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Homer Simpson Quotes That Haven't Aged Well

Homer Simpson, central character of "The Simpsons" — the longest-running primetime comedy and adult animated series in American TV history — is among the most well-known and beloved fictional people of all time. That's in spite of characteristics that would make him not so lovable in real life: He's selfish, crude, rude, lazy, dumb, and proud of it. Homer also has no filter. He's the kind of person who says out loud "what other people are thinking," but that's not necessarily true — some ridiculously untrue truisms and ill-advised wisdom come out of his big yellow mouth, like "Never try."

"The Simpsons" is a comedy, so Homer is often the butt of the joke. He's eminently quotable because he frequently says such wild absurdities. However, "The Simpsons" has been on the air for so long — more than 30 years at this point — that, due to changing cultural norms and social exceptions, some of Homer's especially blunt words have, from a 2020s point of view, veered from irreverence into tackiness. Here are some memorable Homer Simpson lines that probably wouldn't make it onto TV today.

When Homer announced his intent to bully

"The Simpsons" has made great efforts over its many seasons to paint Homer Simpson as completely delusional. One sequence shows him remembering a meeting in which he's muscle-bound and seated next to a bearded baby and a gentleman alligator. A flashback to high school shows a girl sarcastically telling Homer he's cool, and he takes it at face value, even though he's really an anonymous loser. Despite all evidence to the contrary, Homer plowed into adulthood, believing himself to be a popular, athletic type. He quickly re-assumes that identity in full when he enrolls at Springfield University in the Season Five episode "Homer Goes to College." He makes Marge fully aware of his plan to push others around. "There are two types of college students: jocks and nerds. As a jock, it is my duty to give nerds a hard time."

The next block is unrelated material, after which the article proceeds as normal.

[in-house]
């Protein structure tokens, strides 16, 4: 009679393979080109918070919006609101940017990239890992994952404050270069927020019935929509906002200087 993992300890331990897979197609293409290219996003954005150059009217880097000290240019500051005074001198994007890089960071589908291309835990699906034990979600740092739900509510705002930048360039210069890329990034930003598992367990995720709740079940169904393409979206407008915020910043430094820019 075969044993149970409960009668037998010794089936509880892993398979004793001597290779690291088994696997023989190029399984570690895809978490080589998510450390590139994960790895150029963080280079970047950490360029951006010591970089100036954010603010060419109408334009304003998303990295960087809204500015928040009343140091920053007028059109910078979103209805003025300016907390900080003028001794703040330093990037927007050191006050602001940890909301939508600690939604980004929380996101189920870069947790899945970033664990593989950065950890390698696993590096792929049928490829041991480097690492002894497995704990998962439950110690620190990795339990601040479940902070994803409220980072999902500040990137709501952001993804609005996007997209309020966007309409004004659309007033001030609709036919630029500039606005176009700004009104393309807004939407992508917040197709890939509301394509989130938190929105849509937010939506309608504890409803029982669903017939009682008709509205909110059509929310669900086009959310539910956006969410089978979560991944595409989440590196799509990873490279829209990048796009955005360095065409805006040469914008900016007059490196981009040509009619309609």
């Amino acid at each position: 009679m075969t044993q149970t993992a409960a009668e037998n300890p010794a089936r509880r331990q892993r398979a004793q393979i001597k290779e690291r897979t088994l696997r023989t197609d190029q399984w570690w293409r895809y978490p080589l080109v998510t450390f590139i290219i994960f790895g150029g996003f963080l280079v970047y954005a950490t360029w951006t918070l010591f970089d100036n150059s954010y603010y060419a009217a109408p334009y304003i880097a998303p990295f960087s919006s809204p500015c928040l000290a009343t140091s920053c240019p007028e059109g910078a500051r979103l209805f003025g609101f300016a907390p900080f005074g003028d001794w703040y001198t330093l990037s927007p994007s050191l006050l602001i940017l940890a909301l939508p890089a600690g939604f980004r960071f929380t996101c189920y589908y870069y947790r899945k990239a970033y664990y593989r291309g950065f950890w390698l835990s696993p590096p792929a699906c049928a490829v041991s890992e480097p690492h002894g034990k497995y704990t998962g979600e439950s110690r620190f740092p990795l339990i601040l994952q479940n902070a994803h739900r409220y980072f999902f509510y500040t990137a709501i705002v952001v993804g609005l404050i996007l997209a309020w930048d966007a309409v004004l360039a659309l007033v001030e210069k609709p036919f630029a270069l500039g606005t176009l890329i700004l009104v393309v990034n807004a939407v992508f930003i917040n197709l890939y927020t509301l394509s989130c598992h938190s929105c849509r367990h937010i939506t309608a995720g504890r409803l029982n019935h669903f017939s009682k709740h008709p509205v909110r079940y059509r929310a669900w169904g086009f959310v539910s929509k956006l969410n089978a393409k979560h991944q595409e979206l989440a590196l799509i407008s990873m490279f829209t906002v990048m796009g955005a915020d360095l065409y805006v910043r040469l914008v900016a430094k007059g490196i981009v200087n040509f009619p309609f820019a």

Since this episode aired, the idea that this is just the way school was, that some people are athletes and others geeks, and that the former has the right to push the others around and they just have to accept it, has been thoroughly rejected. The anti-bullying movement renders Homer's words and actions irrelevant and irresponsible to a modern audience.

When Homer got smart and took on religion

In the Season 12 episode "HOMR," Homer Simpson grows profoundly intelligent after the removal of the cause of his stupidity: a crayon he shoved in his brain as a child. On fire with curiosity, he voluntarily writes up an analysis and safety report of his workplace, the Springfield Nuclear Power Plant, and gets the place shut down. He uses his newly acquired gift to tackle some economic issues and uncover the nature of the universe. Homer stops neighbor Ned Flanders and tells him, "I was working on a flat tax proposal and I accidentally proved there's no god."

"HOMR" aired in 2001, not too long after a peak in interest and discussion of overhauling the United States' complicated tax code and replacing it with a flat tax, so that all Americans would pay the same percentage of their income to the government. Such an idea was the focus of Steve Forbes' 1996 presidential campaign. It's a reference that's dated very much to the era in which this episode of "The Simpsons" originally ran, and few younger viewers would know what Homer is talking about if included in a 2020s episode. The other part of the quote — that Homer proved the nonexistence of God (much to the panic of pious Ned Flanders) — is too cruel for "The Simpsons" of the 2020s, which routinely produces episodes praising the role of faith in modern life.

When Homer used a word that's no longer utterable